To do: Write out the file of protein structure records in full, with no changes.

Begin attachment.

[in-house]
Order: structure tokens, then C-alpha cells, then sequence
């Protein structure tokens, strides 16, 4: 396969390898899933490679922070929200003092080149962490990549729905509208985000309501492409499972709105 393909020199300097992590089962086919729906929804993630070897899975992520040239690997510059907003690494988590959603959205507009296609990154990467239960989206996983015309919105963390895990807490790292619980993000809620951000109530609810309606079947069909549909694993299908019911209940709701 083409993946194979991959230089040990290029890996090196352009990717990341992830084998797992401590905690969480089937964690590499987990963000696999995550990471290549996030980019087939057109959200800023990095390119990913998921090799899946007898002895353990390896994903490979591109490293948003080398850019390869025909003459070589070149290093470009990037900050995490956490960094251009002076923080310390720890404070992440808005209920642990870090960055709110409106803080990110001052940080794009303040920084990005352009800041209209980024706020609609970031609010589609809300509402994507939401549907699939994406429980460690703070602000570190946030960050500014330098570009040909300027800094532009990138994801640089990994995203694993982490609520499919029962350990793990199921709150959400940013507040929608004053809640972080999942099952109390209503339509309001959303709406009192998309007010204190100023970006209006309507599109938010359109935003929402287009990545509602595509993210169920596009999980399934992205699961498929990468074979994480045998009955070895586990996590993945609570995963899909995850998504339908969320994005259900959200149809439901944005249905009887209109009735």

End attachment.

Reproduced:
[in-house]
Order: structure tokens, then C-alpha cells, then sequence
């Protein structure tokens, strides 16, 4: 396969390898899933490679922070929200003092080149962490990549729905509208985000309501492409499972709105 393909020199300097992590089962086919729906929804993630070897899975992520040239690997510059907003690494988590959603959205507009296609990154990467239960989206996983015309919105963390895990807490790292619980993000809620951000109530609810309606079947069909549909694993299908019911209940709701 083409993946194979991959230089040990290029890996090196352009990717990341992830084998797992401590905690969480089937964690590499987990963000696999995550990471290549996030980019087939057109959200800023990095390119990913998921090799899946007898002895353990390896994903490979591109490293948003080398850019390869025909003459070589070149290093470009990037900050995490956490960094251009002076923080310390720890404070992440808005209920642990870090960055709110409106803080990110001052940080794009303040920084990005352009800041209209980024706020609609970031609010589609809300509402994507939401549907699939994406429980460690703070602000570190946030960050500014330098570009040909300027800094532009990138994801640089990994995203694993982490609520499919029962350990793990199921709150959400940013507040929608004053809640972080999942099952109390209503339509309001959303709406009192998309007010204190100023970006209006309507599109938010359109935003929402287009990545509602595509993210169920596009999980399934992205699961498929990468074979994480045998009955070895586990996590993945609570995963899909995850998504339908969320994005259900959200149809439901944005249905009887209109009735």